In a bid to be more transparent about China’s environmental data (or at least appear that they are), a new smartphone app has been launched by the Chinese environmental group, BEIJING, that tracks and shames polluting factories. This app allows the public watchdog to monitor the companies that are polluting in order make this data more available.
Tackling pollution has supposedly “shot up” on the agenda of the current government, who previously appear to have only been concerned with achieving economic development as quickly as possible, with little concern on how it got there – meaning bad news for the environment over the years. However, growing protest from citizens who have had enough of the smoggy atmosphere, has finally made the government address the problem. Or at least look as though they might be toying with the idea. See monumental BBQ crackdown, put poetically by one Shanghaiist Food Editor as contributing the same amount of pollution to the air as fish farts contribute to sea pollution.
The app, produced by the Beijing-based Institute of Public and Environmental Affairs, allows users to check the air quality for 190 cities as well as share real-time monitoring data about polluters. According to CTV news;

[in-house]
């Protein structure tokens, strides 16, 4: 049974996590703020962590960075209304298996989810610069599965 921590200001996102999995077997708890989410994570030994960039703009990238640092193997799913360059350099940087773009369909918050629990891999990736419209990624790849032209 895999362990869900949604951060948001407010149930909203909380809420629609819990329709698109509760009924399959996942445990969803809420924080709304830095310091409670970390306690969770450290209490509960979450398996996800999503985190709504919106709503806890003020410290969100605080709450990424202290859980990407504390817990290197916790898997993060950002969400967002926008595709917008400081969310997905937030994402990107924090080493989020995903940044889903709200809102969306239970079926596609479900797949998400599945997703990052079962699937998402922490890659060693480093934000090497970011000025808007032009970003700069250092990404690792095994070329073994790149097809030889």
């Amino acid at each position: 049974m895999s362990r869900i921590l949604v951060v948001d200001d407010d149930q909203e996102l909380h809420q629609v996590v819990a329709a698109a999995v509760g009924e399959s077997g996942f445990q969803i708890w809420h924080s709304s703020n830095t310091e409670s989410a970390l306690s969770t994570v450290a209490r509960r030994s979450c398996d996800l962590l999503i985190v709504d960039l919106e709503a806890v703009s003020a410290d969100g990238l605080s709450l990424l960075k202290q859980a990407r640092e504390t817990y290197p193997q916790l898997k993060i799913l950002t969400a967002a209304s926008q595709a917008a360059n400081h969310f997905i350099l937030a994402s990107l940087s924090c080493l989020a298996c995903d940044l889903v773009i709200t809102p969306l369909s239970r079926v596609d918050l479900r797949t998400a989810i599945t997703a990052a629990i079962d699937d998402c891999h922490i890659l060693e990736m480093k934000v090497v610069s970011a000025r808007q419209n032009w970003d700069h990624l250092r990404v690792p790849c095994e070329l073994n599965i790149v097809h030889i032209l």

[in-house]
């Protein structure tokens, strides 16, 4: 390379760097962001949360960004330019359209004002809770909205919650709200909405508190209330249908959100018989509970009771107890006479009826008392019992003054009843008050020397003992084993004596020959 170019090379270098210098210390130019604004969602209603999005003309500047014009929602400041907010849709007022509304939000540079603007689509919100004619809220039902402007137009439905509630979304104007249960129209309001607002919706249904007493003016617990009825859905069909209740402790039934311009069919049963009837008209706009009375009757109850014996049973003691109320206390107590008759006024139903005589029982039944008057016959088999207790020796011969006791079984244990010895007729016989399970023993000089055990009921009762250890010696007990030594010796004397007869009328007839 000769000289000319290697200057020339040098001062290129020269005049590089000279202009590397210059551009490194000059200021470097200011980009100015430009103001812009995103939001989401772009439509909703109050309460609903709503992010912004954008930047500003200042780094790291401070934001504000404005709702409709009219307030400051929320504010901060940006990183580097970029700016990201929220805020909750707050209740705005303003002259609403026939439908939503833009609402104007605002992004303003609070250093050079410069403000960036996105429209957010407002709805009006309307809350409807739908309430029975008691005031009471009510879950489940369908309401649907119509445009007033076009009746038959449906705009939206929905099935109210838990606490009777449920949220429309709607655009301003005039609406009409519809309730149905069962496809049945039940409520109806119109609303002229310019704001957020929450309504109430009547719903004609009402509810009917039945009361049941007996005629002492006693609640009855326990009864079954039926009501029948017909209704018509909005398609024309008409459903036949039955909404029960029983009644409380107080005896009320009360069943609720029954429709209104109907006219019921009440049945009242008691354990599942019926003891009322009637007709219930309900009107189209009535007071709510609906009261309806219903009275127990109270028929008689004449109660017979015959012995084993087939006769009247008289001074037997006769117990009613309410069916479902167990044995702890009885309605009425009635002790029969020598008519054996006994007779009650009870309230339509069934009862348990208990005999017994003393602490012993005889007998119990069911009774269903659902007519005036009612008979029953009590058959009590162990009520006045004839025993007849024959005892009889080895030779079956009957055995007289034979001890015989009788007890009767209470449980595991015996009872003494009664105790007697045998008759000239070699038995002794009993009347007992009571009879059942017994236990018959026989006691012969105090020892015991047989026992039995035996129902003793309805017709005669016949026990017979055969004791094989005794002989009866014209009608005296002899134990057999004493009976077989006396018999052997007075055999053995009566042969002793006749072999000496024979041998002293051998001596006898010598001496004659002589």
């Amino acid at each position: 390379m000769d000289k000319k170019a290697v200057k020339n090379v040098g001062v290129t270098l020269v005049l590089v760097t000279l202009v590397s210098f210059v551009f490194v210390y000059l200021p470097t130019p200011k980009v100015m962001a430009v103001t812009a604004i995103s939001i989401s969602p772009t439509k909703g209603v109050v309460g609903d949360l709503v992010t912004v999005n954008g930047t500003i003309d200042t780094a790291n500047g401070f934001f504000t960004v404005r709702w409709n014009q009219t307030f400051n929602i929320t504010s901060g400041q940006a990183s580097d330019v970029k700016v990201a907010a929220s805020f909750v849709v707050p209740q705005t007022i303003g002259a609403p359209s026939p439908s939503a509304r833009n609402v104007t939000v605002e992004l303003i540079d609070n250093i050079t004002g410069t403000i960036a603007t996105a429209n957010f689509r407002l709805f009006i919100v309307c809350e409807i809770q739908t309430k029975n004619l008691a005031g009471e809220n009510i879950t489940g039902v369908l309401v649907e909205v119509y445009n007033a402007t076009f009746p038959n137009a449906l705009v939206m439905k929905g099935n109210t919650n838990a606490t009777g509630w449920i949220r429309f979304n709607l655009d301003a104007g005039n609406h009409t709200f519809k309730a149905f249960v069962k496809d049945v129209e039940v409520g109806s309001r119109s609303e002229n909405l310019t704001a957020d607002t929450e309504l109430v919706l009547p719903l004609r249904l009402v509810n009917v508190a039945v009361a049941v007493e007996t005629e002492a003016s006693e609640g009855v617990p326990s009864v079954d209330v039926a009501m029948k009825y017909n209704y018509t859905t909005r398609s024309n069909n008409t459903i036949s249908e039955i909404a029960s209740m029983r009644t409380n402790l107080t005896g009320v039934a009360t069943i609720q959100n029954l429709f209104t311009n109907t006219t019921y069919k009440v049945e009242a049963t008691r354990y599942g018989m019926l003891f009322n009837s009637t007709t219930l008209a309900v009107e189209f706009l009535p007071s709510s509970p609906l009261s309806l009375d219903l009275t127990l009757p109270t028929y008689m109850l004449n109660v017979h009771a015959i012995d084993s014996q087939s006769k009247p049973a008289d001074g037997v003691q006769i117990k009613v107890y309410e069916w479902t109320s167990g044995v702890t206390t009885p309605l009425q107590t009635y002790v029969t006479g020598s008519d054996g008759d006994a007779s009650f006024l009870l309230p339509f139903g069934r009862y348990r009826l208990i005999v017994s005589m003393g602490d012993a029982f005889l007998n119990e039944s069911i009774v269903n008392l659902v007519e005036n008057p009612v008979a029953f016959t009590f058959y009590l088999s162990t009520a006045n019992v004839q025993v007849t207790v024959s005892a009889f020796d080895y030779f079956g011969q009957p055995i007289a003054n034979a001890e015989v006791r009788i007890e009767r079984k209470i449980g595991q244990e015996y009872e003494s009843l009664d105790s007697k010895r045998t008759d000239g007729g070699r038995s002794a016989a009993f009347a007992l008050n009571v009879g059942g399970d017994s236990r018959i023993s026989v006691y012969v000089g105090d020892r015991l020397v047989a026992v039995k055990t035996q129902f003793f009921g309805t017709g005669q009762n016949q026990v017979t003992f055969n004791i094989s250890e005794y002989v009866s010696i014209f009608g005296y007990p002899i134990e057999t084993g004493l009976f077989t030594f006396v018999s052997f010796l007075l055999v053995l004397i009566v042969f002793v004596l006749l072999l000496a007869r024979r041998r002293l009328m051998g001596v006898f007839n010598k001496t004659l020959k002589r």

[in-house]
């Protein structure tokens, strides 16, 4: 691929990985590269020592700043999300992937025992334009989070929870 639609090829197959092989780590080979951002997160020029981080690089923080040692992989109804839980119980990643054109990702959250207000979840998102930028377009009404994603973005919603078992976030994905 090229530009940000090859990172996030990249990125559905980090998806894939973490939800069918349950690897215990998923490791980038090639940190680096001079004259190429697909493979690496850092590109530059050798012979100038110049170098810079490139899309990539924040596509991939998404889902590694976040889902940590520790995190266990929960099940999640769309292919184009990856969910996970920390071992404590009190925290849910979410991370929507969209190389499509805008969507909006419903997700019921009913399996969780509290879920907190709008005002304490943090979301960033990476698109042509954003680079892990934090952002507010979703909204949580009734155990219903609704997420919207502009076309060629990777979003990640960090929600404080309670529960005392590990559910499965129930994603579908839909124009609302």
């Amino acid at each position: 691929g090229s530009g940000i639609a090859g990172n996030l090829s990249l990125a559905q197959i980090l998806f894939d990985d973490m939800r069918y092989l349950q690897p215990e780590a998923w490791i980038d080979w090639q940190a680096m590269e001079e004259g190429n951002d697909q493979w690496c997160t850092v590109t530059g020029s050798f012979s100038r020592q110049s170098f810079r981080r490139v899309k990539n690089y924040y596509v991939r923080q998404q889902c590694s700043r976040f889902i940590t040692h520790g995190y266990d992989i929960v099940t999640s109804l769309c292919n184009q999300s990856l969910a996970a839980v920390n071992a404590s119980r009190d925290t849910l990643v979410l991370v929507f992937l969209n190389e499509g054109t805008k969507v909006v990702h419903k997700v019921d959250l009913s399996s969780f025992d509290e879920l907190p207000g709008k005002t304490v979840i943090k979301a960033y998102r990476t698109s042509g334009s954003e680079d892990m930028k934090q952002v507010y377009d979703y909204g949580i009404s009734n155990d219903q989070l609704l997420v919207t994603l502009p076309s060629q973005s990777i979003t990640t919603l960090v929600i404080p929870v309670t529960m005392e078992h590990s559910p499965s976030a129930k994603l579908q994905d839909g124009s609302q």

The app gives, where available, hourly updates on emissions reported by factories to local authorities and shows the plants as colour-coded points on a map, with violators of emissions limits in red. It also gives government air pollution data for areas throughout the country.
It hardly sounds riveting does it? Yet, environmental campaigners say keeping the public in the loop is key to stopping local officials permitting polluters to continue operating because of the financial gain it may promote. Though I’m hardly convinced the nation that has completely bypassed political scrutiny is about to start getting all Misure Poirot on the state.
Still, things are at least going in the right direction. Three years ago, such data, which is now required to be made public, was being hidden from public view by Chinese authorities. So all exposure is good exposure.
The group said the real-time monitoring showed as many as 370 large industrial companies were producing excessive emissions on Monday.
Gu Beibei, senior project manager at IPE, said “It will be a very effective tool for people to voice out their concerns”. I wonder if in the same way that people rushed to download this.
[Image via dw.de]
By Sophie Regan